7. Analytical capability: an excellent regulator seeks out reliable data, uses the best available evidence to conduct analysis of its actions and decisions, and seeks to reduce and manage risks intelligently.

8. Instrumental capacity: an excellent regulator uses the best tools and technologies available to solve problems and seeks continuous improvement through regular performance measurement and evaluation.

9. High performance: an excellent regulator consistently delivers significant positive public value.

Coglianese emphasizes that to be excellent, a regulator must meet all of these tenets, not just some, writing that “A regulator that is not aligned well with all nine tenets might be a good regulator; it could not be said to be an excellent regulator.”

How can a regulator achieve or maintain excellence?

According to the PPR team, to be truly excellent, regulators must exhibit utmost integrity, empathic engagement, and stellar competence in three areas: the traits of their organizations (i.e., organizational culture); their regulatory-related actions; and in the outcomes of their actions (e.g., if their actions have publicly valued outcomes such as reducing risks and/or increasing efficiencies).

Although Coglianese acknowledges that there is no simple formula for achieving regulatory excellence that applies to all regulators in all cases, the PPR team offers a general model – visualized as the causal “chain” illustrated below – that any regulator can find useful.

PPR model of regulatory excellence visualized as a chain
The PPR team created a general model for regulatory excellence that can be useful for any regulator. Graphic reproduced from “Listening, Learning, and Leading: A Framework for Regulatory Excellence.”

To become (or remain) excellent, regulators must ensure that this “chain” operates in a way that aligns with the core attributes and tenets of regulatory excellence. A regulator’s performance is measured by outcomes in terms of behavioral changes, perceptual outcomes, and substantive outcomes. Within the first two steps on the chain are four key facets of a regulator’s organization and actions that will affect its ultimate performance: internal management; external engagement; priority-setting/decision-making; and problem-solving.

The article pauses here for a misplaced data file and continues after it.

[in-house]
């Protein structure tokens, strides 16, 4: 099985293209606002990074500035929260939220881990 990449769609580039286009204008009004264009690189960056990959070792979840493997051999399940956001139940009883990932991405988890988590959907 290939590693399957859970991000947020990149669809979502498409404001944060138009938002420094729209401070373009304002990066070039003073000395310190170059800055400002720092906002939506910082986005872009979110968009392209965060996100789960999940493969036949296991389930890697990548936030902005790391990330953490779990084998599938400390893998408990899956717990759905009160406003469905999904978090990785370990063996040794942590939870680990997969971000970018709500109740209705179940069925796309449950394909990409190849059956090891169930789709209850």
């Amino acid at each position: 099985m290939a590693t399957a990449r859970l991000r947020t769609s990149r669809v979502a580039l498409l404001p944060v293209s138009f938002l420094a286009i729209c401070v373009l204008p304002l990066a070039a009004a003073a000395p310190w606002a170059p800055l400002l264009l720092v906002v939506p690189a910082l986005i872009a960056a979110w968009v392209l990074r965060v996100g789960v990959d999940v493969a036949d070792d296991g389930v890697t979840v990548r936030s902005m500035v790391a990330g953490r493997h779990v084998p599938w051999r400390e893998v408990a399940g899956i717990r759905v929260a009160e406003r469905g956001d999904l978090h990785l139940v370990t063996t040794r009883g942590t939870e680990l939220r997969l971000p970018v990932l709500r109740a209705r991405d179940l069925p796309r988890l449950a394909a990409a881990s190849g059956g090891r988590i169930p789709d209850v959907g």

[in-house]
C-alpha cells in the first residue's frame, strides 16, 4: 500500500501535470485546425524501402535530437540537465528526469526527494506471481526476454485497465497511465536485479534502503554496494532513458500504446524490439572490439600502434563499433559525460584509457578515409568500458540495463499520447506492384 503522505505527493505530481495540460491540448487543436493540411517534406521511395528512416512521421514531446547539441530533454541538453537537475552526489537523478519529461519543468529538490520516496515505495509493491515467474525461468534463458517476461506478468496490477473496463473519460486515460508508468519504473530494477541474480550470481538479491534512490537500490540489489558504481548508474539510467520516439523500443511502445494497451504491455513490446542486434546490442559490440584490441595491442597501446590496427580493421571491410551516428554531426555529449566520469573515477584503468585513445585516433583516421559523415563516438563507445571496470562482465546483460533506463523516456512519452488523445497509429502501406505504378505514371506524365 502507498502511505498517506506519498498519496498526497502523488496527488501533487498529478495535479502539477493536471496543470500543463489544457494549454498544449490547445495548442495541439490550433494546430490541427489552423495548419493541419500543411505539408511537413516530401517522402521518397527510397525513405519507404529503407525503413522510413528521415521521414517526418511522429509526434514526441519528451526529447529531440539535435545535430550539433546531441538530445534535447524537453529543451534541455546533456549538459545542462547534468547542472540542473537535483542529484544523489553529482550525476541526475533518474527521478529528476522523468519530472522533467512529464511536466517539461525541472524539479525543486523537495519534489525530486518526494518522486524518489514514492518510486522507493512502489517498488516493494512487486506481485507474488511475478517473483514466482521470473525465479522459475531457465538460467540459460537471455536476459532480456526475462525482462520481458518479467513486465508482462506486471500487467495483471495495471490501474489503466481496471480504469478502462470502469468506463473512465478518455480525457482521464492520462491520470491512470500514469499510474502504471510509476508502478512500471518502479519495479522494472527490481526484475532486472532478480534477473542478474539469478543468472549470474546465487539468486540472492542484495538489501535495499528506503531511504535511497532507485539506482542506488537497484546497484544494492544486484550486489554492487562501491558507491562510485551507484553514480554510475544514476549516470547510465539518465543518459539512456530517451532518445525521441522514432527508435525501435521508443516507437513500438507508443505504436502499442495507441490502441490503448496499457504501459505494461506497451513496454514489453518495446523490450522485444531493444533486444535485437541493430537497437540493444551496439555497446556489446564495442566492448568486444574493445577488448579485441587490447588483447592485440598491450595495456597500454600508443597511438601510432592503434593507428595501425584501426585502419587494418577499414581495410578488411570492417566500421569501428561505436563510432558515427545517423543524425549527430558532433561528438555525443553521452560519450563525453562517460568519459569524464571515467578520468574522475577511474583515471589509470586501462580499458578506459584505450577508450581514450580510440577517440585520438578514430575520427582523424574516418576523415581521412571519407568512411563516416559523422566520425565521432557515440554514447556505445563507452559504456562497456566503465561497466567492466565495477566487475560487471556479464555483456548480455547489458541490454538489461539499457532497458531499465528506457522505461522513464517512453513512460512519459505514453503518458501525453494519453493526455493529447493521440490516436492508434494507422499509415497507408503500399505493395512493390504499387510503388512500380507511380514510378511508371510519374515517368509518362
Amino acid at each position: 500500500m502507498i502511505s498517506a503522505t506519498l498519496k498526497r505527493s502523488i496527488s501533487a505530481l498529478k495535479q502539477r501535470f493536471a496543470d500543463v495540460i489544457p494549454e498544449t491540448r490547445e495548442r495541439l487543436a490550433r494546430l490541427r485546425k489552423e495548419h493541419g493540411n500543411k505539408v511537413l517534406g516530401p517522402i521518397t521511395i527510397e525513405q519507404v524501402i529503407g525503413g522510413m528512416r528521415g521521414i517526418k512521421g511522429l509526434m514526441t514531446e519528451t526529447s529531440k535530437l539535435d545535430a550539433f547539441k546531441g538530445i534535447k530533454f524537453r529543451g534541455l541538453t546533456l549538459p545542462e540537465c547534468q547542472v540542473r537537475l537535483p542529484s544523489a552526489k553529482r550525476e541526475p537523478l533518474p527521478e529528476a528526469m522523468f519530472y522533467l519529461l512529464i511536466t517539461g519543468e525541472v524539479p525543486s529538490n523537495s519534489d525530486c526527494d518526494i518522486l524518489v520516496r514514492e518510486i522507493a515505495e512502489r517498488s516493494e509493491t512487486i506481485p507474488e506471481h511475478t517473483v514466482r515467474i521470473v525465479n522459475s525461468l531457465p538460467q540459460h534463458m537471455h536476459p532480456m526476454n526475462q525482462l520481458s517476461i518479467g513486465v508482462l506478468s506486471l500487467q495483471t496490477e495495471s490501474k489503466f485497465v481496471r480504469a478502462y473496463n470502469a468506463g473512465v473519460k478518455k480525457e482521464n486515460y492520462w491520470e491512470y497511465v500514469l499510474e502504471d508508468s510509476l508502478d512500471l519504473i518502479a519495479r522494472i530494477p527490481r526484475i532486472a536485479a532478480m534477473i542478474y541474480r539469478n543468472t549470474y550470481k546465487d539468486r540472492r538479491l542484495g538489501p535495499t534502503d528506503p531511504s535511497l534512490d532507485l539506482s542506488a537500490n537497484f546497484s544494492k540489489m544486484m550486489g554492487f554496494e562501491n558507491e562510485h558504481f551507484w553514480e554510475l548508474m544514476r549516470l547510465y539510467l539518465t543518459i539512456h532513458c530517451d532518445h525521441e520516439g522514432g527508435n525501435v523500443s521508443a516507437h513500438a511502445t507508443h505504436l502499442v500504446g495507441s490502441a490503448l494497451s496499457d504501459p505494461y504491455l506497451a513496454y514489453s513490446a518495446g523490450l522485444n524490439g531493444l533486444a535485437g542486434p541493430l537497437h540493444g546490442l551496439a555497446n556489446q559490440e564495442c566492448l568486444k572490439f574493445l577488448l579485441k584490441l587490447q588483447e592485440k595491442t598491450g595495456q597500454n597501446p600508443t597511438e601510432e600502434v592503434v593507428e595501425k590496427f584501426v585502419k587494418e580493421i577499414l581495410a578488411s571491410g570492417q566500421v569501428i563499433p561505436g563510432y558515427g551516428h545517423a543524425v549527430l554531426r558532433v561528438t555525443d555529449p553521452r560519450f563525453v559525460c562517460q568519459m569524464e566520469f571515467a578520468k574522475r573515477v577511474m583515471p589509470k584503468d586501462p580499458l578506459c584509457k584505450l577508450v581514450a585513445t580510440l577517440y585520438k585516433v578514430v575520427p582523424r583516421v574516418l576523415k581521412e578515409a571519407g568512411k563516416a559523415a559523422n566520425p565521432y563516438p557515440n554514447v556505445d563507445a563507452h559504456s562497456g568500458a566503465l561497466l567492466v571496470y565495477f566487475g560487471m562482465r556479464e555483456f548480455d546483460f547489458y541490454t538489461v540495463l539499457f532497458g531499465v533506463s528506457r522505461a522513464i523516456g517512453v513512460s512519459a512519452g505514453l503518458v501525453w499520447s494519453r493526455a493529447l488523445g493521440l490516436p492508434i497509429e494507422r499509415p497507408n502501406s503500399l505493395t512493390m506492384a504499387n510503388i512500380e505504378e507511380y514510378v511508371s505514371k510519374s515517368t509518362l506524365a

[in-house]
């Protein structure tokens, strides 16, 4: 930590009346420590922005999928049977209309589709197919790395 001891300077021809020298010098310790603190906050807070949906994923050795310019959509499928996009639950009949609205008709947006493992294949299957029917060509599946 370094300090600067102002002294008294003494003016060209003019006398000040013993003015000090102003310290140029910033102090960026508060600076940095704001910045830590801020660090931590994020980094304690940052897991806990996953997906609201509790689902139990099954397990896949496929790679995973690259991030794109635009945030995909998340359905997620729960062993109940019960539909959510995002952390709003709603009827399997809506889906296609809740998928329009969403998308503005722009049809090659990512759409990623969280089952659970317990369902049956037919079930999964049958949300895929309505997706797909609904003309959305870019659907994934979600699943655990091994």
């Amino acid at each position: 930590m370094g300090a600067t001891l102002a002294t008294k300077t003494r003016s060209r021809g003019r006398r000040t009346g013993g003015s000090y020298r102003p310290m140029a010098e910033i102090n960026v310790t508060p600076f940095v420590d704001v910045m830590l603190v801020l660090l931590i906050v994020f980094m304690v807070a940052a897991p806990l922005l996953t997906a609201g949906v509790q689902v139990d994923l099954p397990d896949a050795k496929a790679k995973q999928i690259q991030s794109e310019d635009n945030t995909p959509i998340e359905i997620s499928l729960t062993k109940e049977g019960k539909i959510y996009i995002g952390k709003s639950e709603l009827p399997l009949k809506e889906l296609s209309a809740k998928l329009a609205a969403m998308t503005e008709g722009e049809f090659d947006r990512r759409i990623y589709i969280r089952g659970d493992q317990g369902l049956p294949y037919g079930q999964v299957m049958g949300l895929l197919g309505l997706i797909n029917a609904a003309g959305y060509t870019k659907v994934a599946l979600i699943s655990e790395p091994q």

The researchers offer the following guidance on how a regulator should approach each of these key facets of its operations to achieve regulatory excellence:

1. Internal management: maintaining mission clarity, ensuring adequate resources, building strong human capital, and maintaining appropriate autonomy should be prioritized.

2. Priority-setting/Decision-making: an excellent regulator should set priorities informed by the proper consideration of risks and employ evidence-based decision-making.

3. Problem-solving: a flexible approach to regulatory problem-solving is preferred, as it allows regulators to choose the most cost-effective way to achieve the desired outcomes.

4. External engagement: seeking public engagement earlier and more often is recommended. Engagement should be empathic and focused on listening, and the public should be given explanations for regulatory decisions.

Coglianese notes that developing “people excellence” is crucial for regulators to improve these four facets and perfect the chain of regulatory excellence, which means ensuring that the people working at their organizations embody all three attributes of excellence. “Only if the people working in a regulatory authority are committed to doing their utmost to deliver public value, and to learning and improving their ability to deliver that value in a manner that demonstrates respectful engagement with others, can a regulator expect to achieve true excellence,” he writes.

Up next: putting it all together and measuring progress

Now that we have a solid understanding of what makes an excellent regulator and the general model of how regulators can achieve excellence, in Part 2 of this series we’ll review the PPR team’s strategic recommendations for regulators seeking excellence and how they can measure their progress.

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Ariel Visconti
Written byAriel Visconti
Ariel Visconti researches and writes on government and politics, regulation, occupational licensing, and emerging technologies.